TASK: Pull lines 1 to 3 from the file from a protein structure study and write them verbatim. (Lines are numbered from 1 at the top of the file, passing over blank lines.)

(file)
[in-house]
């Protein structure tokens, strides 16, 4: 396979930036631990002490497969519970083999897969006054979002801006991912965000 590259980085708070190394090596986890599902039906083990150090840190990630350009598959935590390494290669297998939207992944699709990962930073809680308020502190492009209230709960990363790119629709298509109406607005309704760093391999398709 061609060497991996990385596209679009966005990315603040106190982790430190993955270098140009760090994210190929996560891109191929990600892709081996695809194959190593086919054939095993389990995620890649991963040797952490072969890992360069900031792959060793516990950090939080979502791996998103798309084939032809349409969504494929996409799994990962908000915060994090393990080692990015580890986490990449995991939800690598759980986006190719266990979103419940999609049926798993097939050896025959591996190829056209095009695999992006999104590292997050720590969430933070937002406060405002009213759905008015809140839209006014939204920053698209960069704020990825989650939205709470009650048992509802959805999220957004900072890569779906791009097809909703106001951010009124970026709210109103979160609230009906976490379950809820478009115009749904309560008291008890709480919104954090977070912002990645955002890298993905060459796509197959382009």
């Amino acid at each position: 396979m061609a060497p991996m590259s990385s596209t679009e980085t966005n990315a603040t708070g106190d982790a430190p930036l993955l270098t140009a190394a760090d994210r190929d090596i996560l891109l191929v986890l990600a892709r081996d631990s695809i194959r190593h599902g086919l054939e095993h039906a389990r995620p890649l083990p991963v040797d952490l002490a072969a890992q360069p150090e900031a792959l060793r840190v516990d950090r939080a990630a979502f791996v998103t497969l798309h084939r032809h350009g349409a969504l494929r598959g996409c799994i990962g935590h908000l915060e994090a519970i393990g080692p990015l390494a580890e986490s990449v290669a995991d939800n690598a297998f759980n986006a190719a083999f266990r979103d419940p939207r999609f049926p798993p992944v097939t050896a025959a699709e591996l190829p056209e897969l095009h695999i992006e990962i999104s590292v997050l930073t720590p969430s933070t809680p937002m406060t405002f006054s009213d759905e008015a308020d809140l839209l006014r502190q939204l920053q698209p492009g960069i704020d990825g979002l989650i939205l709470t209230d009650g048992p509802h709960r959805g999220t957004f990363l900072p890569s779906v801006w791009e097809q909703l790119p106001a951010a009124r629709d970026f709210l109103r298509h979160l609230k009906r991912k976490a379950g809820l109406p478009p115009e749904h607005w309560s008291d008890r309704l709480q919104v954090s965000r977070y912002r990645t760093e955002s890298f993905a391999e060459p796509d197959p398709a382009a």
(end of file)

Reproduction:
[in-house]
């Protein structure tokens, strides 16, 4: 396979930036631990002490497969519970083999897969006054979002801006991912965000 590259980085708070190394090596986890599902039906083990150090840190990630350009598959935590390494290669297998939207992944699709990962930073809680308020502190492009209230709960990363790119629709298509109406607005309704760093391999398709 061609060497991996990385596209679009966005990315603040106190982790430190993955270098140009760090994210190929996560891109191929990600892709081996695809194959190593086919054939095993389990995620890649991963040797952490072969890992360069900031792959060793516990950090939080979502791996998103798309084939032809349409969504494929996409799994990962908000915060994090393990080692990015580890986490990449995991939800690598759980986006190719266990979103419940999609049926798993097939050896025959591996190829056209095009695999992006999104590292997050720590969430933070937002406060405002009213759905008015809140839209006014939204920053698209960069704020990825989650939205709470009650048992509802959805999220957004900072890569779906791009097809909703106001951010009124970026709210109103979160609230009906976490379950809820478009115009749904309560008291008890709480919104954090977070912002990645955002890298993905060459796509197959382009």
């Amino acid at each position: 396979m061609a060497p991996m590259s990385s596209t679009e980085t966005n990315a603040t708070g106190d982790a430190p930036l993955l270098t140009a190394a760090d994210r190929d090596i996560l891109l191929v986890l990600a892709r081996d631990s695809i194959r190593h599902g086919l054939e095993h039906a389990r995620p890649l083990p991963v040797d952490l002490a072969a890992q360069p150090e900031a792959l060793r840190v516990d950090r939080a990630a979502f791996v998103t497969l798309h084939r032809h350009g349409a969504l494929r598959g996409c799994i990962g935590h908000l915060e994090a519970i393990g080692p990015l390494a580890e986490s990449v290669a995991d939800n690598a297998f759980n986006a190719a083999f266990r979103d419940p939207r999609f049926p798993p992944v097939t050896a025959a699709e591996l190829p056209e897969l095009h695999i992006e990962i999104s590292v997050l930073t720590p969430s933070t809680p937002m406060t405002f006054s009213d759905e008015a308020d809140l839209l006014r502190q939204l920053q698209p492009g960069i704020d990825g979002l989650i939205l709470t209230d009650g048992p509802h709960r959805g999220t957004f990363l900072p890569s779906v801006w791009e097809q909703l790119p106001a951010a009124r629709d970026f709210l109103r298509h979160l609230k009906r991912k976490a379950g809820l109406p478009p115009e749904h607005w309560s008291d008890r309704l709480q919104v954090s965000r977070y912002r990645t760093e955002s890298f993905a391999e060459p796509d197959p398709a382009a």